Abreu, who made his third All-Star team in six seasons with the White Sox, led the American League with 123 RBIs in 2019 while batting .284 with 33 home runs.
"This is a dream come true for me and my family," Abreu said in a release by the team. "To the fans, I told you I would come back. I never doubted it. Everybody knows the group of talented players that we have, and I want to help guide them and together make the Chicago White Sox a championship team."
The first baseman/designated hitter, who will turn 33 in January, showed he can still catch up to fastballs as he ranked among the leaders in overall exit velocity, but he struggled with breaking pitches and rarely walks.
Abreu signed a one-year, $17.8 million qualifying offer last week, choosing to forgo free agency before agreeing to the new contract with the White Sox.
In an interview after the season, he told the team's website: "I always look at [Derek] Jeter's story and I look at Mariano [Rivera]'s story, who played their whole career with one team. I haven't been here that many years, but I want it to be that way for me, with the Chicago White Sox. That's why I say if they don't sign me, I'll sign myself. I'll play for free."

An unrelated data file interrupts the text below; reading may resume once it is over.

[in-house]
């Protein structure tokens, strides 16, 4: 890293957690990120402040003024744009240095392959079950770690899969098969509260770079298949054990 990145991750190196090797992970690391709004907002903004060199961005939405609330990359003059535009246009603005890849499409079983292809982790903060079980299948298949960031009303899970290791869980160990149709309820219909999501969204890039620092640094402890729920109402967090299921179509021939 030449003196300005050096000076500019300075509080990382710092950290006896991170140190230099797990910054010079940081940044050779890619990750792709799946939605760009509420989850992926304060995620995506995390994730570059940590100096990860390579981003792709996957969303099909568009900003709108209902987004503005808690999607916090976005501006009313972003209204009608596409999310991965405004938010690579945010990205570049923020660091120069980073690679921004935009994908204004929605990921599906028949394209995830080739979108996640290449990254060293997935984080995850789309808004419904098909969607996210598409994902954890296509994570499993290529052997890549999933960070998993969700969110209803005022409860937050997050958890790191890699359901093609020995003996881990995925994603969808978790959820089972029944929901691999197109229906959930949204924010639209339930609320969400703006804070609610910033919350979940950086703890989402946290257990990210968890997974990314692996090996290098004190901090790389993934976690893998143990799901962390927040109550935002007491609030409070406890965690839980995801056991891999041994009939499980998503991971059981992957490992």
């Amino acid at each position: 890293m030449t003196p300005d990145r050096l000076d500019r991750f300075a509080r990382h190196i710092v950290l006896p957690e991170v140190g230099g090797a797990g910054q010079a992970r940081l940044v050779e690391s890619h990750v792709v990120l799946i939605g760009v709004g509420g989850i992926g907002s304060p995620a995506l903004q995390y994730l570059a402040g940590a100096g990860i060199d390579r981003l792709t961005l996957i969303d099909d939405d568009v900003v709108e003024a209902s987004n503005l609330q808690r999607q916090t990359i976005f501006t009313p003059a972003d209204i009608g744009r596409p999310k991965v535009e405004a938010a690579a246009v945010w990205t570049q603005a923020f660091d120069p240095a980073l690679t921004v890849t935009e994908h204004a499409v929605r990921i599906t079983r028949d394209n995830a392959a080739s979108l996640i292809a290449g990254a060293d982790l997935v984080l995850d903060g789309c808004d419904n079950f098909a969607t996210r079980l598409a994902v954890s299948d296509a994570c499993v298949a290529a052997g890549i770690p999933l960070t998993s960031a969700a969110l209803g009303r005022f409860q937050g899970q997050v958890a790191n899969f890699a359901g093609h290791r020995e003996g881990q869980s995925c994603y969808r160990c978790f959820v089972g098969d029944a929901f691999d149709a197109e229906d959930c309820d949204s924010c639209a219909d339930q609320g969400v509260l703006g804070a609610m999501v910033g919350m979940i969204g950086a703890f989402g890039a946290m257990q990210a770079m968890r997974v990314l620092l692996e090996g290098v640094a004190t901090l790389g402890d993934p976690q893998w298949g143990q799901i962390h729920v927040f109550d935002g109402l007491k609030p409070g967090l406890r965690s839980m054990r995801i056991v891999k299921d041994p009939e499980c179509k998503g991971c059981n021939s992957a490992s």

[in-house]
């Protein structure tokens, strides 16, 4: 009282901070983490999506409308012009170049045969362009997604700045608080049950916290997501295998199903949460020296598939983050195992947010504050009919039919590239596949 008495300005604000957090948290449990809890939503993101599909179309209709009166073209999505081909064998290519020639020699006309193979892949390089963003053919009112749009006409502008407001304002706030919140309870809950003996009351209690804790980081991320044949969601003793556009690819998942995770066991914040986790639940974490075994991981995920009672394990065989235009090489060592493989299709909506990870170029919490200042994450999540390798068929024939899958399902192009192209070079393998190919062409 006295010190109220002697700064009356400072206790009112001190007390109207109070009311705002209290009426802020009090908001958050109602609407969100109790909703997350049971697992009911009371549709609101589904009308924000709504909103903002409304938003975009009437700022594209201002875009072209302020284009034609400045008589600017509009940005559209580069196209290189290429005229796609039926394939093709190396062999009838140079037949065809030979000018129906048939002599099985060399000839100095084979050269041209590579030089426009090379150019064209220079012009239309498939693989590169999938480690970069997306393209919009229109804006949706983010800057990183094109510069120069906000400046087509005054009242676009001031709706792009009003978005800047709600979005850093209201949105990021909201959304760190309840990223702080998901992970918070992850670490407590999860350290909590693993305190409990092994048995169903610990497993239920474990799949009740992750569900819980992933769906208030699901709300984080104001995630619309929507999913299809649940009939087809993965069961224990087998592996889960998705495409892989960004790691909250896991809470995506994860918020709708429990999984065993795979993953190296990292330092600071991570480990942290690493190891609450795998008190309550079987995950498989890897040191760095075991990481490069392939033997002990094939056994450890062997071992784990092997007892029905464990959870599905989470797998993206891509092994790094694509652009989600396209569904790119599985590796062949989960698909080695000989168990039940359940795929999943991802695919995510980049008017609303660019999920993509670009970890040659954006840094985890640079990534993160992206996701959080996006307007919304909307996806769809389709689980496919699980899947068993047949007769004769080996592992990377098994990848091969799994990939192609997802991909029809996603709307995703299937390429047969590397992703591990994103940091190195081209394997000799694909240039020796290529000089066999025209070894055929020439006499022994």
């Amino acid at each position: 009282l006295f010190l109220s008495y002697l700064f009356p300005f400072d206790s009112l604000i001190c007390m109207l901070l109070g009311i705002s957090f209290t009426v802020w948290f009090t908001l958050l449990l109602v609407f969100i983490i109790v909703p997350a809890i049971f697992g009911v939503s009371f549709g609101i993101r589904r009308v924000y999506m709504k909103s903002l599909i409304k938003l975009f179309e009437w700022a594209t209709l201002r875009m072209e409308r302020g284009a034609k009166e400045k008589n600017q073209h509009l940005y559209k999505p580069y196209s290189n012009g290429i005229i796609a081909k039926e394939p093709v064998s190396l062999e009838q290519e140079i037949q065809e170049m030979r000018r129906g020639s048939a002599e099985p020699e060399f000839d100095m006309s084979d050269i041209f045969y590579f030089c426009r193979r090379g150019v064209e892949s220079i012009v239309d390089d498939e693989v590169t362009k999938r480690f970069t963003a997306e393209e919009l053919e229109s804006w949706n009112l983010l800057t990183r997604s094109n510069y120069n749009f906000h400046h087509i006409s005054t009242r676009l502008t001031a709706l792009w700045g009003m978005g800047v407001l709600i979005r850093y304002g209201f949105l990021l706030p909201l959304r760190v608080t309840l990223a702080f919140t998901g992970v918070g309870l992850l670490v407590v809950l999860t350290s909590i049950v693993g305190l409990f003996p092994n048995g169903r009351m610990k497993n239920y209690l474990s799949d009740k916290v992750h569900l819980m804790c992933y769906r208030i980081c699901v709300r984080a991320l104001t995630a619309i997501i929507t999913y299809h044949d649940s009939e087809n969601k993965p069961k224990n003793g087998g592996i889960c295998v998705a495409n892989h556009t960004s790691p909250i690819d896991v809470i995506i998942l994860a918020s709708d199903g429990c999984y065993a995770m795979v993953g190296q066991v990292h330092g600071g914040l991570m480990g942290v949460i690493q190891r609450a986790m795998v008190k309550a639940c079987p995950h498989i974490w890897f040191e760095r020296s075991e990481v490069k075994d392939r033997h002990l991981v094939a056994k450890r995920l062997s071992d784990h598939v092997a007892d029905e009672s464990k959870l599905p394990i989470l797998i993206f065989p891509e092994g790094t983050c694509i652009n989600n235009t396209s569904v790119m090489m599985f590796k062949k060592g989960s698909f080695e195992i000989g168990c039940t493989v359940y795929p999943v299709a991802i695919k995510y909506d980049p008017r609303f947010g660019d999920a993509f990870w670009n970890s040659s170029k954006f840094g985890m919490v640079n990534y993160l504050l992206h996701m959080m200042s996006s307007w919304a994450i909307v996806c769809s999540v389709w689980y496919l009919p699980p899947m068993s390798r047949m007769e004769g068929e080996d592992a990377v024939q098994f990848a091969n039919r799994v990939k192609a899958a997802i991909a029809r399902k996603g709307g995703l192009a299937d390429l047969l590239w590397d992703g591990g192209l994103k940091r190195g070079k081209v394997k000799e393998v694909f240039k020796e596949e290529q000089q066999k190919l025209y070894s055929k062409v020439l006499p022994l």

Under the new deal, Abreu will receive a $5 million signing bonus, $11 million in 2020, $16 million in 2021 and $18 million in 2022. Abreu also has a full no-trade clause in 2020 and a limited one in 2021, according to a copy of the agreement obtained by ESPN.
Chicago is deferring $4 million of his 2022 salary, payable in equal installments each July 1 from 2023 through 2026.
"From the moment he stepped into the major leagues, Jose Abreu has been a leader on the field and in the clubhouse," White Sox general manager Rick Hahn said in a statement. "He has consistently delivered run production at a historic pace, and with each passing season, his leadership role within our clubhouse -- with both American-born and Latin-American players -- has repeatedly grown. It's certainly no surprise that both Jose and the White Sox were comfortable with a multiyear commitment moving forward."
Abreu's signing is the second big move of the offseason for the White Sox, who announced Thursday that they had agreed to terms on a four-year, $73 million contract with All-Star catcher Yasmani Grandal.
Both Abreu and Grandal have a rewards package that would earn them a $100,000 bonus if they are voted AL MVP. They also could get $90,000 for finishing second, $80,000 for third, $70,000 for fourth and $60,000 for fifth. They would get $100,000 for World Series MVP, $75,000 for League Championship Series MVP, $50,000 if selected an All-Star by The Sporting News, $25,000 each for starting an All-Star Game or winning a Gold Glove, and $15,000 apiece if named an All-Star reserve or winning a Silver Slugger.
ESPN's Jeff Passan and The Associated Press contributed to this report.